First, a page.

Guided Trips

FISHING REPORT AND SYNOPSIS: 01/08/2019

In the Smokies, fishing has been good to great with unseasonably mild temperatures. With colder weather in store over the next couple of days, expect the fishing to drop off a bit. In other words, things will be more like normal winter fishing conditions in the short term. At some point we expect winter to return for real as well, but time will tell on that one.

On the tailwaters, we are dealing with massive amounts of water with no end in sight. The Caney Fork and Clinch Rivers are both rolling at very high levels. While a few fish can certainly be found on each of these, there are safer and better places to catch a few trout. The one bit of good news here? The reservoirs seem to be mostly falling now so somewhere down the road we might get better flows again.

Musky fishing should be starting to turn on. Flows are starting to drop into what we consider to be the sweet spot on our favorite rivers. Check back for more on this as we have time to get out on the water.

Photo of the Month: Cold Weather Jaws

Photo of the Month: Cold Weather Jaws

Thursday, January 01, 2015

Happy New Years

Happy New Years to everyone! I hope you all have a fantastic 2015 and make this your best fly fishing year ever.  My plan is to fish and travel more this year than ever before. What plans do you have?

4 comments:

  1. I plan to target nocturnal browns as much as possible. I've got the boat rigged for it and places in mind. Now time to build up mouse collection!

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    1. Good luck Bryan! Add some sculpin patterns with big deer hair heads that push water. I've done great at night on patterns like a Madonna with a oversized head. The fish are often hunting on shallower flats adjacent to the deep water... Good luck! I'll look forward to reading about your adventures hopefully!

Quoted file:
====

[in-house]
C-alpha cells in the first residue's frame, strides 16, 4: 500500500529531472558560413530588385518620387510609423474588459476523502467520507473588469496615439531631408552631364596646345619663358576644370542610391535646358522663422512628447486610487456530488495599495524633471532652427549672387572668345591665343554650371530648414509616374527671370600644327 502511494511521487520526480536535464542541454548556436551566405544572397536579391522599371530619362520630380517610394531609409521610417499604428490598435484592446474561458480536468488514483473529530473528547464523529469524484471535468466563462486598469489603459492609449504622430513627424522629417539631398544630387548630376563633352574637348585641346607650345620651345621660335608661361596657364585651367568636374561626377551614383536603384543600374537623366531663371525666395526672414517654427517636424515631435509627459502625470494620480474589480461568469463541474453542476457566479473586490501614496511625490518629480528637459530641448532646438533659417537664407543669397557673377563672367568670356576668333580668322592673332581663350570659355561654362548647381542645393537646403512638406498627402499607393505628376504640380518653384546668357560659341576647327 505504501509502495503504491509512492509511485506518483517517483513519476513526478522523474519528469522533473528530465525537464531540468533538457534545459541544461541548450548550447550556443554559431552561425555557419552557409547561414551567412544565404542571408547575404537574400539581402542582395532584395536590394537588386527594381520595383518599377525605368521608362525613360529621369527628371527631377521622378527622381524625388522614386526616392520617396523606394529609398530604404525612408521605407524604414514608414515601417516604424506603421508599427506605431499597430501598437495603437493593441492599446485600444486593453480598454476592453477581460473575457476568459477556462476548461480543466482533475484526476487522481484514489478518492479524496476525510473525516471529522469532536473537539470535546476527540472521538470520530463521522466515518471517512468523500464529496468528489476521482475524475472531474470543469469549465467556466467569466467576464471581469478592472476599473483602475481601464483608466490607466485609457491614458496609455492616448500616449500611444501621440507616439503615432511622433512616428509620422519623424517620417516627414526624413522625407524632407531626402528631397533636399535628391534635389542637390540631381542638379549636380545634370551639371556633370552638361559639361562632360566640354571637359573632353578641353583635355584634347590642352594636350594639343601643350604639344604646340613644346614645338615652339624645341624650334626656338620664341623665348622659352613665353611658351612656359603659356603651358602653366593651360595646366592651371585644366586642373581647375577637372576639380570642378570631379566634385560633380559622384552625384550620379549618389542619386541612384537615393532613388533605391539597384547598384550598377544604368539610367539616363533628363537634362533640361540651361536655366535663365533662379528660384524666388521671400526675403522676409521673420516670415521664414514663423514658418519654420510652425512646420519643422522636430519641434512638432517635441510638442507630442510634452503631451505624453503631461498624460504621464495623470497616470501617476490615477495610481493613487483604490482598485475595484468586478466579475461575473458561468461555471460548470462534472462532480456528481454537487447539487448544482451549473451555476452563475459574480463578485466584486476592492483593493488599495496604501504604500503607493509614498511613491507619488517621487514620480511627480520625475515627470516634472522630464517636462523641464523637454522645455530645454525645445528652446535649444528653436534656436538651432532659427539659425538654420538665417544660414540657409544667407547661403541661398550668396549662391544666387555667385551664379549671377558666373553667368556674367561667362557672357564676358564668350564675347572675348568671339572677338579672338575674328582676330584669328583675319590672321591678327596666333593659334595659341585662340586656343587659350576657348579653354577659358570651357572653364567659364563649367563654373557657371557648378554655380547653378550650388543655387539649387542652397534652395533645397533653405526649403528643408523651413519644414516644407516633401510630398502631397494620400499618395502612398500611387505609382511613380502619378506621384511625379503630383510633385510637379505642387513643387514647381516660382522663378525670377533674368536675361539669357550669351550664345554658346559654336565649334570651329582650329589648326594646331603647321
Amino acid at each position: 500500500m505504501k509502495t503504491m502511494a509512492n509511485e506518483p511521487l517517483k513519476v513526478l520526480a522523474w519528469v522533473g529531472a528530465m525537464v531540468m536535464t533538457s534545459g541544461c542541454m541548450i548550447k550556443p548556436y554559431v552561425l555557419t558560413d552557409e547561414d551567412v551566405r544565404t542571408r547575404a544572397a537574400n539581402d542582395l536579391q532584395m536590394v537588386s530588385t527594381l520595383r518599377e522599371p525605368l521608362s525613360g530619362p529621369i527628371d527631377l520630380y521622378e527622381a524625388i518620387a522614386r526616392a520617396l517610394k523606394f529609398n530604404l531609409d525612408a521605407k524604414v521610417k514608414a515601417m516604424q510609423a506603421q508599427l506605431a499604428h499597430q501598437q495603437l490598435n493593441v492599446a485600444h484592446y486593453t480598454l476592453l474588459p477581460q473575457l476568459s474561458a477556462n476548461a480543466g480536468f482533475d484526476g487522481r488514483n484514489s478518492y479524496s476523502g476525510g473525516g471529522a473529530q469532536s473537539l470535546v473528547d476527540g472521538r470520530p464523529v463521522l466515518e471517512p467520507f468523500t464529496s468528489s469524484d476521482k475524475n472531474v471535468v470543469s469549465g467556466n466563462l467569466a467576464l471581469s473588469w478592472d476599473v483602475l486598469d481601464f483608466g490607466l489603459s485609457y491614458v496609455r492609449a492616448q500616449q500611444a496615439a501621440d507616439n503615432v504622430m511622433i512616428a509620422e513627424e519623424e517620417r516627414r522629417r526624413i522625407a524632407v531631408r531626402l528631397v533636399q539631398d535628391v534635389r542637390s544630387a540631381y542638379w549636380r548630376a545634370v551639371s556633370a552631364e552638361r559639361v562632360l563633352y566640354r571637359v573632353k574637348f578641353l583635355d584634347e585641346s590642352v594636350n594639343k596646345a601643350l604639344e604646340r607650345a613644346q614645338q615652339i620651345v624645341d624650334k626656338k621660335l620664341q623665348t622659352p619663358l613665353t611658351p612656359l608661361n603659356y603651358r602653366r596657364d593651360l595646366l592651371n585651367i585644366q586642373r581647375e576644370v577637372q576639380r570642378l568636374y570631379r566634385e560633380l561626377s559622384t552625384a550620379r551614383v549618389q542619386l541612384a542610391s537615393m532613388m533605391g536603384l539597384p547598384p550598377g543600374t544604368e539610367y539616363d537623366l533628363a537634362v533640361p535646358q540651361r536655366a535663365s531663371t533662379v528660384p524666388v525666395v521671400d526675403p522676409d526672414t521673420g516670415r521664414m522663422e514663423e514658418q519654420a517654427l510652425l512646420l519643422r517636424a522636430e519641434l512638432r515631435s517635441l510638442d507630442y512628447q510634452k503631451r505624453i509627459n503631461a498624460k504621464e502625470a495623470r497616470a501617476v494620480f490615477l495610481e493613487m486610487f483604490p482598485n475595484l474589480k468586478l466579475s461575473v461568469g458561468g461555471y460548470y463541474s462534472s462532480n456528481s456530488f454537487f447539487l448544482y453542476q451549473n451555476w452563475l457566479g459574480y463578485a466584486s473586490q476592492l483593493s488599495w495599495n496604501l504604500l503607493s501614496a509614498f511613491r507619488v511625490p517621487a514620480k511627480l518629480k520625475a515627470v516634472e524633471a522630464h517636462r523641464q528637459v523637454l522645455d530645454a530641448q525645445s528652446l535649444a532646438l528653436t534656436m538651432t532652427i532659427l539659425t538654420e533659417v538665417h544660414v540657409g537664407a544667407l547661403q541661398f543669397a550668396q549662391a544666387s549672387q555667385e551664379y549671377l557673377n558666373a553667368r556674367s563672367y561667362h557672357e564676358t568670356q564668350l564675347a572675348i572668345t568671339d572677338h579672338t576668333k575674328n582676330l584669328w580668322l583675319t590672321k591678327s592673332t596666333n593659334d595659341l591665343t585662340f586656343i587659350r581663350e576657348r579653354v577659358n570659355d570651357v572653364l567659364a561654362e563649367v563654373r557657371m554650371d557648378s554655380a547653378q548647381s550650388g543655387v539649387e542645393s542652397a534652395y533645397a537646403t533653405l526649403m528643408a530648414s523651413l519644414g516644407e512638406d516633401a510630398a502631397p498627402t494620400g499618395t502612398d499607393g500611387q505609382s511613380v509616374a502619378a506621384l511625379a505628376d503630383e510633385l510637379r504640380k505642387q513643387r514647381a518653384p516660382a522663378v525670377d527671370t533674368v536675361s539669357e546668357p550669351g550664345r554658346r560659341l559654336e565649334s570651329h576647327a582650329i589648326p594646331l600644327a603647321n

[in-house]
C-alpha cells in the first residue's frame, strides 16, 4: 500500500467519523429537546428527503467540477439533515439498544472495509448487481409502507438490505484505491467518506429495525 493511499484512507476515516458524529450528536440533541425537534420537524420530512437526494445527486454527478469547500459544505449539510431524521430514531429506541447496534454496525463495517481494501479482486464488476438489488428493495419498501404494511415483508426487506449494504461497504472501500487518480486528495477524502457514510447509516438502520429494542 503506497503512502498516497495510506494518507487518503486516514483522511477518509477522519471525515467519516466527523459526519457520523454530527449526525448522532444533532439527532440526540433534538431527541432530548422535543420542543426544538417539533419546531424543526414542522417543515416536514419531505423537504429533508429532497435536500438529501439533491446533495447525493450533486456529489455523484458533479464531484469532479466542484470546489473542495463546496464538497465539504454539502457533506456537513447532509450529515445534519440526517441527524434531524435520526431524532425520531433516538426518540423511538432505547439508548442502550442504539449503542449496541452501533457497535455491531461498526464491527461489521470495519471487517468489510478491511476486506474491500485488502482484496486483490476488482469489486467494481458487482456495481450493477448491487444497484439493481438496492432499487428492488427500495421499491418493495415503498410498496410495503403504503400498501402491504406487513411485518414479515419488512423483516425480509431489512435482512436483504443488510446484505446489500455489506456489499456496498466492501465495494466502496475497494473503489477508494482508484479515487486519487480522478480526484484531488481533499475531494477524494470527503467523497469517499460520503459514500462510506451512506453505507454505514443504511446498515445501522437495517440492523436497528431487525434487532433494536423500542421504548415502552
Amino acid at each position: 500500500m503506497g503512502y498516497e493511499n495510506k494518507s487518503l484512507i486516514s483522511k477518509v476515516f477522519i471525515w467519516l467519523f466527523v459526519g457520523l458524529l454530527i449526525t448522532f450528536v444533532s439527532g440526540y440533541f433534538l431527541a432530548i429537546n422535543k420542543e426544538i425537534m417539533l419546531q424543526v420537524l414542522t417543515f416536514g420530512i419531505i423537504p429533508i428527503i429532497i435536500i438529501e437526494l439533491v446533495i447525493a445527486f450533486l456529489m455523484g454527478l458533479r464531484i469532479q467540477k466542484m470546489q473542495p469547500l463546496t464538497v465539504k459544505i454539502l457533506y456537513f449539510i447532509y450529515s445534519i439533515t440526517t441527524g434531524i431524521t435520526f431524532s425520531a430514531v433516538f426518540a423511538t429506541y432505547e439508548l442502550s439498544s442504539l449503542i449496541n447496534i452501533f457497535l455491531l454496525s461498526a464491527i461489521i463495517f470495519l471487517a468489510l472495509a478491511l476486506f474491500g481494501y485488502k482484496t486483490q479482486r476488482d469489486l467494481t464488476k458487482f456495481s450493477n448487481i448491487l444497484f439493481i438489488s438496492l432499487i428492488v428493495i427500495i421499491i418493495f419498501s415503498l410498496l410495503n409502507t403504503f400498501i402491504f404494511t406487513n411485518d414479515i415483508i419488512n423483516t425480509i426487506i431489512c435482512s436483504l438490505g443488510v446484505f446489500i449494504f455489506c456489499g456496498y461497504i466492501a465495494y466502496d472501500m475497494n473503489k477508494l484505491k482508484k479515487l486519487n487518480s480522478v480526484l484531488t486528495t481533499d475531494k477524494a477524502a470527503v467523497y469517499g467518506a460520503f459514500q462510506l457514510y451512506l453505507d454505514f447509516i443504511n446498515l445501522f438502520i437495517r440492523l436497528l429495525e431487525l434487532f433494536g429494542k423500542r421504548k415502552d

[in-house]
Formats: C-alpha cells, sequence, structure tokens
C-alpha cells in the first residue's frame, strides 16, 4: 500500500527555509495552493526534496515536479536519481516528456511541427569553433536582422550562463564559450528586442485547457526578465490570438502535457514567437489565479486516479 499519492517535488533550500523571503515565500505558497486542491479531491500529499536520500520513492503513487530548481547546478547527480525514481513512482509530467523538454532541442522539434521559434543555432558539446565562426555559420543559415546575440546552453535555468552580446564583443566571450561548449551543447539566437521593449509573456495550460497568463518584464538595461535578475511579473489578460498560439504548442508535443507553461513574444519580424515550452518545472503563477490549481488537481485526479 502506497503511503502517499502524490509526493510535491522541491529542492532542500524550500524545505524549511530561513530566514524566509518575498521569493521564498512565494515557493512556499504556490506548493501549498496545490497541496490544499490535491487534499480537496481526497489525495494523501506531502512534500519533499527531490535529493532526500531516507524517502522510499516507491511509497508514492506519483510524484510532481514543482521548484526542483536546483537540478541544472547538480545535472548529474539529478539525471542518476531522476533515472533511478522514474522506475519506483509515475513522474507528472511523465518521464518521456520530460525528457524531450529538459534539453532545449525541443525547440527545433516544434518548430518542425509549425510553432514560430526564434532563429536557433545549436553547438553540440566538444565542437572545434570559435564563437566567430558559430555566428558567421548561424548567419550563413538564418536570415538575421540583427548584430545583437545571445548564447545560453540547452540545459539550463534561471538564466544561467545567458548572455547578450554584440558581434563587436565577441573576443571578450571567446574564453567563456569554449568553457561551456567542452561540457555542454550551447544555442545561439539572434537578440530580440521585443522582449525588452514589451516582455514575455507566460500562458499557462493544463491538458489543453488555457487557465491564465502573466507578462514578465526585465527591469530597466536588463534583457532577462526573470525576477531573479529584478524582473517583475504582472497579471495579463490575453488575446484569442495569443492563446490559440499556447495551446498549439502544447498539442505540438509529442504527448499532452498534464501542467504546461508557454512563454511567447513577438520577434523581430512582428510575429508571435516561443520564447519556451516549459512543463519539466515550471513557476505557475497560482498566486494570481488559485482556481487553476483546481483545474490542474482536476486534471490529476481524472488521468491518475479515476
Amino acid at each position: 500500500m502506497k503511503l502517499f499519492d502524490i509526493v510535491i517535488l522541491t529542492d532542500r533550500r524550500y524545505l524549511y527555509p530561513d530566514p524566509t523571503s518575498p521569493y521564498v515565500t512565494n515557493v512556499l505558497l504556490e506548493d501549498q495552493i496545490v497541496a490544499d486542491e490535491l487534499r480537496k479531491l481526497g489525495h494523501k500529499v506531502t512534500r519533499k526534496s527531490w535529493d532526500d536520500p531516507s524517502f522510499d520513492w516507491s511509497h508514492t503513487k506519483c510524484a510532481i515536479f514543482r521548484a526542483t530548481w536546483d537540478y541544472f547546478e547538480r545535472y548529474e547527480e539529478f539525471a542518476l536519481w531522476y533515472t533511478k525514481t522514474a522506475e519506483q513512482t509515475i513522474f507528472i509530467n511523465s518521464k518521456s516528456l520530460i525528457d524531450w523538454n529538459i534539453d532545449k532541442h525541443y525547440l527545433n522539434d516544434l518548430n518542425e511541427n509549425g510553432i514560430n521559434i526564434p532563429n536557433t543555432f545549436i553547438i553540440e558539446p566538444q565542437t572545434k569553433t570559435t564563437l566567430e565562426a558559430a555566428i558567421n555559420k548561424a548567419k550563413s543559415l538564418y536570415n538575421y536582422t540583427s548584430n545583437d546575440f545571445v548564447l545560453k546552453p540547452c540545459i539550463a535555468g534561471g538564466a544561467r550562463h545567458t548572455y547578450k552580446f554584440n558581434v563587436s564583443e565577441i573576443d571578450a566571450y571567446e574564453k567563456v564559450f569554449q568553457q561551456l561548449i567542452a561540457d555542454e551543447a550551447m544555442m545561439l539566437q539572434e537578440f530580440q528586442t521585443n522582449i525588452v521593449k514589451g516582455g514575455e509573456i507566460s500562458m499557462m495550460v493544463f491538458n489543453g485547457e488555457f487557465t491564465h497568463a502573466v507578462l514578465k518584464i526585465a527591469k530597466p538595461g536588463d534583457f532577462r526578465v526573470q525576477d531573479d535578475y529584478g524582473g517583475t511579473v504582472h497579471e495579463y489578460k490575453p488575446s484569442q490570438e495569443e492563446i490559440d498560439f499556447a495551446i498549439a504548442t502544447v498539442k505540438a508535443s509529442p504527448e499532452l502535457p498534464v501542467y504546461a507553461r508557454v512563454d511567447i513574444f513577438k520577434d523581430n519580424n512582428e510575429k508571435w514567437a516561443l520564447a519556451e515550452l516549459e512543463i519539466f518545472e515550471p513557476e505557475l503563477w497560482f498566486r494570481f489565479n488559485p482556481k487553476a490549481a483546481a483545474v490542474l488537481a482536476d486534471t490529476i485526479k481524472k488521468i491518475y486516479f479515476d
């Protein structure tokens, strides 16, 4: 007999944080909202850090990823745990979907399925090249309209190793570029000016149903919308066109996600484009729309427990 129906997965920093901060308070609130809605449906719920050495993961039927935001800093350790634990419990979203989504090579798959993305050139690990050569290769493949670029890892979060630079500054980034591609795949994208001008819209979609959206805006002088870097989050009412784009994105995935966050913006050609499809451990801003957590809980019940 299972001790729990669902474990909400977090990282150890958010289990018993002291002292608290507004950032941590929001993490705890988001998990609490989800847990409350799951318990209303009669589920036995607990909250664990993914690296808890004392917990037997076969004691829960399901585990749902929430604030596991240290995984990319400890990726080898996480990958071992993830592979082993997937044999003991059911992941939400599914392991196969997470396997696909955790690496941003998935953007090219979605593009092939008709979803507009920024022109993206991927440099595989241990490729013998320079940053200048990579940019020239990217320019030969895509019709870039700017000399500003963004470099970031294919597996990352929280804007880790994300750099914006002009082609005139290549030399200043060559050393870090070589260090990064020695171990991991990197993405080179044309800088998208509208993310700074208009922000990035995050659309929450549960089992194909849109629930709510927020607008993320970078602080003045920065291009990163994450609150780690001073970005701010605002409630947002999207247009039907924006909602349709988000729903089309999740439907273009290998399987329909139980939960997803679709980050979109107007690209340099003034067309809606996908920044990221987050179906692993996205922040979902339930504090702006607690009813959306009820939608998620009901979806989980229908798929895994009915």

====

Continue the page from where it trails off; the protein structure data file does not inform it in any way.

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  2. I plan on continuing my quest to get you back to Colorado for a bit of creek fishing.

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  3. Thanks David. Sculpin are definitely on the list! I'm looking forward to hunting flats and weed lines. I've got one river where you are just as likely to be hit by a northern pike as you are a big brown - double the fun.
    This didn't happen at night, but my fondest memory of a sculpin in action was on the Tuckaseegee above Dilsboro. I'd located some big fish while swinging plugs on an earlier trip. Went back with my heaviest fly rod and biggest sculpin. While stripping it across a prime spot I saw a torpedo of two-foot plus proportions come out to intercept it. There was no fight. The leader broke in the hookset.

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